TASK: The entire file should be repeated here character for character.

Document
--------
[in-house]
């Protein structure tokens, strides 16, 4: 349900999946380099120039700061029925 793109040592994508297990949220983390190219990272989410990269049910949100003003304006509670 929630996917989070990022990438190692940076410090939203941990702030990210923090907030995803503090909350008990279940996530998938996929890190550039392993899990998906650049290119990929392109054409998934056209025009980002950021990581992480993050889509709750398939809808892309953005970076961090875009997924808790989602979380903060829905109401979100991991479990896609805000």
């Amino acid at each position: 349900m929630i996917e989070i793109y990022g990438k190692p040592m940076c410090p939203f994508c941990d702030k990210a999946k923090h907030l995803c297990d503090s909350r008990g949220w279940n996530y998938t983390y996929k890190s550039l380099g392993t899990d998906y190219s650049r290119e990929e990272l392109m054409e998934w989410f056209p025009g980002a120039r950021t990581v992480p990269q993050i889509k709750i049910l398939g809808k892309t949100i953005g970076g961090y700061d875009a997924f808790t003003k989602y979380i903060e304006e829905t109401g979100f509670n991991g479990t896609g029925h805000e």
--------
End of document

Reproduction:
[in-house]
């Protein structure tokens, strides 16, 4: 349900999946380099120039700061029925 793109040592994508297990949220983390190219990272989410990269049910949100003003304006509670 929630996917989070990022990438190692940076410090939203941990702030990210923090907030995803503090909350008990279940996530998938996929890190550039392993899990998906650049290119990929392109054409998934056209025009980002950021990581992480993050889509709750398939809808892309953005970076961090875009997924808790989602979380903060829905109401979100991991479990896609805000």
């Amino acid at each position: 349900m929630i996917e989070i793109y990022g990438k190692p040592m940076c410090p939203f994508c941990d702030k990210a999946k923090h907030l995803c297990d503090s909350r008990g949220w279940n996530y998938t983390y996929k890190s550039l380099g392993t899990d998906y190219s650049r290119e990929e990272l392109m054409e998934w989410f056209p025009g980002a120039r950021t990581v992480p990269q993050i889509k709750i049910l398939g809808k892309t949100i953005g970076g961090y700061d875009a997924f808790t003003k989602y979380i903060e304006e829905t109401g979100f509670n991991g479990t896609g029925h805000e």